A farmer accused of trying to blackmail Tesco after spiking baby food was coerced by travellers who threatened to kill him, a jury heard.
Nigel Wright, 45, from Lincolnshire, laced the jars with metal shards in a £1.4m Bitcoin plot between May 2018 and February, the Old Bailey was told.
He denies two counts of contaminating goods and three counts of blackmail.
Jurors previously heard how two mothers were moments away from feeding their infants when they spotted the shards.
Giving evidence, Mr Wright, from Market Rasen, admitted sending letters to the supermarket chain offering to reveal the location of products he claimed to have contaminated with fragments of metal blades in exchange for cryptocurrency.
But he said he did this after travellers came to his property demanding he give them £500,000.
'Threatened with knife'
He said the threats began when he fired a warning shot at a group of men who had come to his farm looking for scrap metal.
Mr Wright said the men returned some days later, pinned him to the ground and threatened him with a knife.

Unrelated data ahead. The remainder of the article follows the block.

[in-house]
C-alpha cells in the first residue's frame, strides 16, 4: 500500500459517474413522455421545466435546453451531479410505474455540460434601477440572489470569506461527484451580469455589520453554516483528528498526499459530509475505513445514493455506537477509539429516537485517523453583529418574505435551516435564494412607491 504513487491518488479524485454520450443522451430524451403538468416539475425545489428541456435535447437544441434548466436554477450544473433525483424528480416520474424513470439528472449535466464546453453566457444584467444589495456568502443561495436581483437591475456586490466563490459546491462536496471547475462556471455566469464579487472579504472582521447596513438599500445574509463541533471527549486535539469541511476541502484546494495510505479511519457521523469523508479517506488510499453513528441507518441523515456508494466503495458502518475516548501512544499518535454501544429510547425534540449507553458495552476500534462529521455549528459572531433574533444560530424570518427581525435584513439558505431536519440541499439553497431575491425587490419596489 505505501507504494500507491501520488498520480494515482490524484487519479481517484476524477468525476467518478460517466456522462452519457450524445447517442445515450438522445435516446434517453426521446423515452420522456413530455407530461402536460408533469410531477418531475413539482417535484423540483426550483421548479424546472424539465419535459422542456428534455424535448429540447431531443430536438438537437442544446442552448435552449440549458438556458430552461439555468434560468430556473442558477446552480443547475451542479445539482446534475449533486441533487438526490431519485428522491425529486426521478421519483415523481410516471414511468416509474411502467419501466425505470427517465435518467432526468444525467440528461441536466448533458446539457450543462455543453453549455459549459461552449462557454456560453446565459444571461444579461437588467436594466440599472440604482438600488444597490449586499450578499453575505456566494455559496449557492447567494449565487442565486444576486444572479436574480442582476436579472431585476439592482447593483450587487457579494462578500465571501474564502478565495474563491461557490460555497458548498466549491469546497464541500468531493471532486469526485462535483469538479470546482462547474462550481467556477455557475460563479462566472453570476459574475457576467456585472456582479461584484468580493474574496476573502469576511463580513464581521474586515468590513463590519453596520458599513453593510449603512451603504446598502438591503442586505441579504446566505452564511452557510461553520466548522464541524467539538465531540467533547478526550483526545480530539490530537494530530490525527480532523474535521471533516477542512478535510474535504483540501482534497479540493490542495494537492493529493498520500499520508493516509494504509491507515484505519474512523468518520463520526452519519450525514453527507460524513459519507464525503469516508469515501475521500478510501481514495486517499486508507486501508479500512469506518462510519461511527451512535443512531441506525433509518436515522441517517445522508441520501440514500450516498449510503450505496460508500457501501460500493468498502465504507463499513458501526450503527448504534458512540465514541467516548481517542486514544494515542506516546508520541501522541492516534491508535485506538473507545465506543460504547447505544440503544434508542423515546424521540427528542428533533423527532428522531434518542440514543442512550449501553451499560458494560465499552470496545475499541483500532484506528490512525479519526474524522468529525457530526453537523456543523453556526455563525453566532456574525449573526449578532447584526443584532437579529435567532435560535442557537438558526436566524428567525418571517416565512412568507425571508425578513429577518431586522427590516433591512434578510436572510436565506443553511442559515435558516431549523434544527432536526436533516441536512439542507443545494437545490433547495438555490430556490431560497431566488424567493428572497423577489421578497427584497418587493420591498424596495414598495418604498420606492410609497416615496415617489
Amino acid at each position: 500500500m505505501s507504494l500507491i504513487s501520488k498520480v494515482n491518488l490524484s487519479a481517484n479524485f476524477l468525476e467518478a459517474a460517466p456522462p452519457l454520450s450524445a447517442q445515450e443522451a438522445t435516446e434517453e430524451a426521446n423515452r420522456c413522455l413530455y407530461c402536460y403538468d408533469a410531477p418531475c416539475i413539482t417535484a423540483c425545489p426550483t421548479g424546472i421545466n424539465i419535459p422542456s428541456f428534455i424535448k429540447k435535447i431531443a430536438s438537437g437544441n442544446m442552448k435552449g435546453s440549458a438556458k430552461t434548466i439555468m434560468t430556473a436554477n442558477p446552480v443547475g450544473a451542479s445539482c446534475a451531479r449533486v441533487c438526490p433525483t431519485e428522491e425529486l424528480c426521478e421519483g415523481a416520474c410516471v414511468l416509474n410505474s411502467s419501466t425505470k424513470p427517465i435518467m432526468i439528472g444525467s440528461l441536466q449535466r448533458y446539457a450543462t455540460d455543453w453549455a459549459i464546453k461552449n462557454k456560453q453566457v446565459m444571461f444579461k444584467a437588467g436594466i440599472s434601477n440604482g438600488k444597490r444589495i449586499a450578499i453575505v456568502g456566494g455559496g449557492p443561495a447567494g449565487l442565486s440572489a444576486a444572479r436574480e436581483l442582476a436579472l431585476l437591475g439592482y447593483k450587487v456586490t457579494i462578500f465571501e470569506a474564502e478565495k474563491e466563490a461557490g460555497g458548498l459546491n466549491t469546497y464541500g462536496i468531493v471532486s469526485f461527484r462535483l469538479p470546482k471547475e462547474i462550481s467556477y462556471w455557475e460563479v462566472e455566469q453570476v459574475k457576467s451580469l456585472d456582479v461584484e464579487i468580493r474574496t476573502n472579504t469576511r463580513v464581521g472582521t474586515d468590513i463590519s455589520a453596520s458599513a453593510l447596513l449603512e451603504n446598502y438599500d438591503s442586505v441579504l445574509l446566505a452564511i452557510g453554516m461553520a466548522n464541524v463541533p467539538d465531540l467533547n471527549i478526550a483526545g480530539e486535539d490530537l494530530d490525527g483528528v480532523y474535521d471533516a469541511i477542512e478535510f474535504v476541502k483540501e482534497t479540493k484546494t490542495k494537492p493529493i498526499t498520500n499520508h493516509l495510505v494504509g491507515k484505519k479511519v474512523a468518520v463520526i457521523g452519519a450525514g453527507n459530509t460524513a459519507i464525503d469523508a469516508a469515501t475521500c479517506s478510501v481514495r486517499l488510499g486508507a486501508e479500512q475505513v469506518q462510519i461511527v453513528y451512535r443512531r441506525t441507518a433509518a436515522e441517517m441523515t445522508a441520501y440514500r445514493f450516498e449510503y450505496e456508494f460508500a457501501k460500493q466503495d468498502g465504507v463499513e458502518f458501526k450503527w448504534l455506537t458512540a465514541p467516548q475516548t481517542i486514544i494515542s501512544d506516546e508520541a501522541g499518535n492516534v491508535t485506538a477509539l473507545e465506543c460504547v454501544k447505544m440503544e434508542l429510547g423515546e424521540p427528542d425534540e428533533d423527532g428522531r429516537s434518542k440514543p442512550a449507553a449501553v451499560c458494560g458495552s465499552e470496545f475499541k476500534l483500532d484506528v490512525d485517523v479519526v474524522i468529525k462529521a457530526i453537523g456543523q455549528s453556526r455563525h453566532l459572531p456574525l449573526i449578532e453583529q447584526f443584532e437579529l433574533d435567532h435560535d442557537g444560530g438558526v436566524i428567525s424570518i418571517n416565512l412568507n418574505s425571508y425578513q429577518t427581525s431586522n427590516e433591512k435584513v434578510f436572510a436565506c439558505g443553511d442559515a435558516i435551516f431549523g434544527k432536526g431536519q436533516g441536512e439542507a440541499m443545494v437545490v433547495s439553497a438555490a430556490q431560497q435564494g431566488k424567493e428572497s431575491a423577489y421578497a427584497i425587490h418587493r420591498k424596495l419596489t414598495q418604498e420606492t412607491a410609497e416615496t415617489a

He said the unknown men had suggested he either rob a bank, start stealing cows or poison a supermarket to raise the cash.
The defendant said one of the group had given him the jar of baby food and forced him to plant it in a store in Lockerbie.
He told the court they then forced him to send the letters to Tesco after threatening to kill him, his wife and children.
When asked why he did not just go to the police, he said: "I've been to the police in the past and they've failed me."
Prosecutor Julian Christopher QC said through his letters Mr Wright was playing "cat and mouse" with the supermarket chain.
The court heard as a result of the letters, Tesco issued a recall of 42,000 jars of Heinz baby food and 140,000 jars of Cow and Gate baby food.
The trial continues.
- 11 August